PINE BLUFF —The time has come to get back into the rhythm of active pond management, Scott Jones, small impoundment Extension specialist at the University of Arkansas at Pine Bluff, said. While ambitious pond owners monitor and manage their ponds all year long, most casual owners get back into the game starting in spring and into the fall.
“As with lawn care and landscaping, pond management can be as complicated – and as expensive – as you want to make it,” he said. “But a few simple spring adjustments can help the pond and its fish start the year strong.”
Most fish species begin spawning in the spring, when a pond’s water temperature is about 60 to 70 degrees, Jones said. Some species such as bluegill will spawn several times during the summer, however.
“Spawning is an energy-demanding process, so you want your fish well fed before and after for better success and survival,” he said.
Jones recommends pond owners keep the following feeding tips in mind:
Begin feeding fish when the water is above 65 degrees. Continue feeding throughout the summer until the water cools to about 65 degrees in the fall or when fish stop responding to the feed.
Bluegill grow exceptionally well when fed a floating feed. Catfish, minnows and even grass carp will readily eat fish feed along with bluegill.
Budget-friendly feeds with 28 to 32 percent protein are acceptable. But remember that fish grow faster on feeds with 36 to 40 percent protein, which are more expensive.
Feed as much as fish will eat in 5 to 10 minutes, one or two times a day, up to about 15 pounds total per acre per day.
If feeding once a day, feed fish about one hour before sunset.
“Abundant bluegill populations are usually enough to feed largemouth bass adequately in ponds,” Jones said. “However, supplemental stocking of fathead minnows, golden shiners or even goldfish at 5 to 10 pounds per acre or more in the spring will give your bass a boost of nutrition. This will help them bulk up before the spawn and recover more quickly from the process.”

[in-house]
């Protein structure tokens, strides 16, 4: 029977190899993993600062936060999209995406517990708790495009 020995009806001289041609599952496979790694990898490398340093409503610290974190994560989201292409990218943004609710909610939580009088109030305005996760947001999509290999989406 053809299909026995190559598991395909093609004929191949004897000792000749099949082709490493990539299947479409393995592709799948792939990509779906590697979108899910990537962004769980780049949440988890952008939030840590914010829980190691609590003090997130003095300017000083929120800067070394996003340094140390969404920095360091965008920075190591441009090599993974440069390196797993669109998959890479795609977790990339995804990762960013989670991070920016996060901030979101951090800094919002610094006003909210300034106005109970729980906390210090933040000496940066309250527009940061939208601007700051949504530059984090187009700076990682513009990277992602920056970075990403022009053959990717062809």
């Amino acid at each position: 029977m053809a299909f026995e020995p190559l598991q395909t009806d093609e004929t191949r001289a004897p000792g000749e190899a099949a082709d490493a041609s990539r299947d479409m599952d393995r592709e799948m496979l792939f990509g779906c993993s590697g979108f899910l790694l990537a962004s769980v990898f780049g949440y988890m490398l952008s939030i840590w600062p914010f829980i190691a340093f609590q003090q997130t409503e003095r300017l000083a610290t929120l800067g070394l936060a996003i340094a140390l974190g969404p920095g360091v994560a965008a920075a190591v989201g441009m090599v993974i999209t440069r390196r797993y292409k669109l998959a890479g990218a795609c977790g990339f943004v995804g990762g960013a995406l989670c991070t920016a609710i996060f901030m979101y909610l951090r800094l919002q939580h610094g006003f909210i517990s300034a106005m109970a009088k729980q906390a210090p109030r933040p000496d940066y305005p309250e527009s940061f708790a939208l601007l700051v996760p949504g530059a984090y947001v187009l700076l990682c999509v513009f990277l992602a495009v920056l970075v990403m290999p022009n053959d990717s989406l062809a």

If a pond has a history of aquatic weeds, the weeds have likely already started growing even though they may not be visible, Jones said. Many aquatic weeds begin growing when the water temperature is in the upper 50s to low 60s.
These weeds are most vulnerable to herbicides when they are small and rapidly growing, he said. Treatment options become progressively less effective as the plants get larger and store more energy.
“The best time to start herbicide applications is when the water reaches the mid 60s to low 70s,” Jones said. “Be sure to identify weeds correctly before treatment because no single aquatic herbicide is 100 percent effective on all plant species. University of Arkansas Cooperative Extension Service county agents, Arkansas Game and Fish Commission fisheries biologists and UAPB aquaculture and fisheries specialists can help you identify your plants and select effective, safe chemicals.”
Fertilizing the pond
Fertilization programs should begin when the water reaches about 65 degrees and should continue until the water drops below about 60 degrees in the fall. Each pond will react differently to fertilizers, so farm pond owners will need to adjust their applications based on how the pond behaves.
“You should only begin a fertilization program if your water alkalinity and hardness are above 20 ppm (mg/L), your water is not consistently muddy, you intend to observe, maintain and manage the resulting plankton bloom throughout the year and you are willing to harvest more fish,” Jones said.
Jones recommends pond owners keep the following fertilization tips in mind:
Typical fertilization rates range from 0.5 to 1.0 gallons per acre for liquid fertilizers and 4 to 8 pounds per acre for powdered or granular fertilizers.
Ideal pond plankton bloom density should result in 18 to 36 inches of visibility. Once the water visibility is within that range, do not fertilize again until the water clears to more than 36 inches of visibility.
Over-fertilization is dangerous. It can lead to massive aquatic weed problems, potentially harmful (toxic) blue-green algae blooms and major fish kills.
“Consider your options and goals before you start your spring pond management work,” he said. “Ask for help if you want or need it. And be sure to enjoy your aquatic playground as we finally welcome back the spring fishing season.”